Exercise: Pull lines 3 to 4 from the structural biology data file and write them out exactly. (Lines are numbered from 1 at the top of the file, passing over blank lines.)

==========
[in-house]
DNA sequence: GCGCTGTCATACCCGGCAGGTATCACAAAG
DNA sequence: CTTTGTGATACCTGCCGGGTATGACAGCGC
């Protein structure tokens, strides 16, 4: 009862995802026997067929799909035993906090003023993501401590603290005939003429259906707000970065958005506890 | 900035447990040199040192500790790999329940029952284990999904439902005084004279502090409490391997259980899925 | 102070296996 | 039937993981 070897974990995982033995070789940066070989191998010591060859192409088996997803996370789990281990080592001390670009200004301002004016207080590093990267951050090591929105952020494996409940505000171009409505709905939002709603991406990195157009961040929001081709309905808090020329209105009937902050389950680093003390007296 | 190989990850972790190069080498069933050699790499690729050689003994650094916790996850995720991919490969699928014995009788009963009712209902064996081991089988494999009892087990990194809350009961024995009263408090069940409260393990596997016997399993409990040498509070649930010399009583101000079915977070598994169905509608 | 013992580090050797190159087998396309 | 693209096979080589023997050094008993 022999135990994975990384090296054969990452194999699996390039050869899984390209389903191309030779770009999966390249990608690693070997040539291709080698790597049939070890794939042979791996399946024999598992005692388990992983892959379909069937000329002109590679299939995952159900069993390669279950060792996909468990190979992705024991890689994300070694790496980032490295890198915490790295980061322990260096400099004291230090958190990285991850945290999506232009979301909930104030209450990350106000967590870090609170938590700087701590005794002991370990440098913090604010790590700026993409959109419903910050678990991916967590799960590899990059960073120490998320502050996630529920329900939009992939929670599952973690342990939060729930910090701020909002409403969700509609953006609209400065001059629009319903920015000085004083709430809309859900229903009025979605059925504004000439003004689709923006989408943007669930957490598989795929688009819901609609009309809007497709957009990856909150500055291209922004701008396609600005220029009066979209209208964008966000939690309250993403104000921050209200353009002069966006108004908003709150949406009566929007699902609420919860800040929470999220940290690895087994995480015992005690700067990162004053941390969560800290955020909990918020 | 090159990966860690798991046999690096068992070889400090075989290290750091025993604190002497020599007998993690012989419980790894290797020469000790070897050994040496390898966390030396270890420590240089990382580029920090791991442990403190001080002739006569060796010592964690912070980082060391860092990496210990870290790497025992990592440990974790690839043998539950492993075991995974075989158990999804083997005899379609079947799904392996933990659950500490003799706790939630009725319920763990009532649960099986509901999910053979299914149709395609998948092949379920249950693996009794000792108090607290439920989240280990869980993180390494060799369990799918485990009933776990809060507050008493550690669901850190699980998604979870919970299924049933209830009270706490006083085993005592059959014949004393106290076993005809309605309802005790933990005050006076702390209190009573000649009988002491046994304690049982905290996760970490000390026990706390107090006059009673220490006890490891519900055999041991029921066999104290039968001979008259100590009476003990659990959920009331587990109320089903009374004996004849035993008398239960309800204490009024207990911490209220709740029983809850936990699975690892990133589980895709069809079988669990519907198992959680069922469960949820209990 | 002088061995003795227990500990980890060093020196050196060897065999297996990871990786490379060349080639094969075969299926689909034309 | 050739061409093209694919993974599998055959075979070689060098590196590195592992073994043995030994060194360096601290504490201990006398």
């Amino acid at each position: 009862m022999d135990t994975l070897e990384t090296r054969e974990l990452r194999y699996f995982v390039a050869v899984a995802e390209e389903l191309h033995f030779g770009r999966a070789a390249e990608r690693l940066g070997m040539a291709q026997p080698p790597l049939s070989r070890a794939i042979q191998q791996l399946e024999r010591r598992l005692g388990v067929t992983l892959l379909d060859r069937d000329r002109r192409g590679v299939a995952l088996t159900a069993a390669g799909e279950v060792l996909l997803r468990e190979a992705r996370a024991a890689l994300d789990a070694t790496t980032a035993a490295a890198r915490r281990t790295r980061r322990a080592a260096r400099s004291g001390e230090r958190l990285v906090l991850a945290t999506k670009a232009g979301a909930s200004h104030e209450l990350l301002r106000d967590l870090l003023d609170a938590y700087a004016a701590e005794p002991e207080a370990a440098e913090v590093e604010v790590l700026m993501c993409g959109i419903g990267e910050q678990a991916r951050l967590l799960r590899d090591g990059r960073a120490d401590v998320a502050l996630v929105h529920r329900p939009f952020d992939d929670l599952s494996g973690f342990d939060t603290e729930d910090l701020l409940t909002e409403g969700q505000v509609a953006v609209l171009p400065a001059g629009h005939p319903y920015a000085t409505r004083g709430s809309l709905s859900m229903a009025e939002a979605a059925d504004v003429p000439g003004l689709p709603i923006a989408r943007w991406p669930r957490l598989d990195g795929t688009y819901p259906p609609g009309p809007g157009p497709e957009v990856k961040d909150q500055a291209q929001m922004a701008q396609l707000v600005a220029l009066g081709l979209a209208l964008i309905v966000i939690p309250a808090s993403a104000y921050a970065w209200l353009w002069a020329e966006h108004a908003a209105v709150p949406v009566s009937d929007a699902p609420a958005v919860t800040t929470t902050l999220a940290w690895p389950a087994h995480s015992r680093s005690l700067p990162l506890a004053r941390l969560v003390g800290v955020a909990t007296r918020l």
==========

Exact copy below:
DNA sequence: CTTTGTGATACCTGCCGGGTATGACAGCGC
């Protein structure tokens, strides 16, 4: 009862995802026997067929799909035993906090003023993501401590603290005939003429259906707000970065958005506890 | 900035447990040199040192500790790999329940029952284990999904439902005084004279502090409490391997259980899925 | 102070296996 | 039937993981 070897974990995982033995070789940066070989191998010591060859192409088996997803996370789990281990080592001390670009200004301002004016207080590093990267951050090591929105952020494996409940505000171009409505709905939002709603991406990195157009961040929001081709309905808090020329209105009937902050389950680093003390007296 | 190989990850972790190069080498069933050699790499690729050689003994650094916790996850995720991919490969699928014995009788009963009712209902064996081991089988494999009892087990990194809350009961024995009263408090069940409260393990596997016997399993409990040498509070649930010399009583101000079915977070598994169905509608 | 013992580090050797190159087998396309 | 693209096979080589023997050094008993 022999135990994975990384090296054969990452194999699996390039050869899984390209389903191309030779770009999966390249990608690693070997040539291709080698790597049939070890794939042979791996399946024999598992005692388990992983892959379909069937000329002109590679299939995952159900069993390669279950060792996909468990190979992705024991890689994300070694790496980032490295890198915490790295980061322990260096400099004291230090958190990285991850945290999506232009979301909930104030209450990350106000967590870090609170938590700087701590005794002991370990440098913090604010790590700026993409959109419903910050678990991916967590799960590899990059960073120490998320502050996630529920329900939009992939929670599952973690342990939060729930910090701020909002409403969700509609953006609209400065001059629009319903920015000085004083709430809309859900229903009025979605059925504004000439003004689709923006989408943007669930957490598989795929688009819901609609009309809007497709957009990856909150500055291209922004701008396609600005220029009066979209209208964008966000939690309250993403104000921050209200353009002069966006108004908003709150949406009566929007699902609420919860800040929470999220940290690895087994995480015992005690700067990162004053941390969560800290955020909990918020 | 090159990966860690798991046999690096068992070889400090075989290290750091025993604190002497020599007998993690012989419980790894290797020469000790070897050994040496390898966390030396270890420590240089990382580029920090791991442990403190001080002739006569060796010592964690912070980082060391860092990496210990870290790497025992990592440990974790690839043998539950492993075991995974075989158990999804083997005899379609079947799904392996933990659950500490003799706790939630009725319920763990009532649960099986509901999910053979299914149709395609998948092949379920249950693996009794000792108090607290439920989240280990869980993180390494060799369990799918485990009933776990809060507050008493550690669901850190699980998604979870919970299924049933209830009270706490006083085993005592059959014949004393106290076993005809309605309802005790933990005050006076702390209190009573000649009988002491046994304690049982905290996760970490000390026990706390107090006059009673220490006890490891519900055999041991029921066999104290039968001979008259100590009476003990659990959920009331587990109320089903009374004996004849035993008398239960309800204490009024207990911490209220709740029983809850936990699975690892990133589980895709069809079988669990519907198992959680069922469960949820209990 | 002088061995003795227990500990980890060093020196050196060897065999297996990871990786490379060349080639094969075969299926689909034309 | 050739061409093209694919993974599998055959075979070689060098590196590195592992073994043995030994060194360096601290504490201990006398």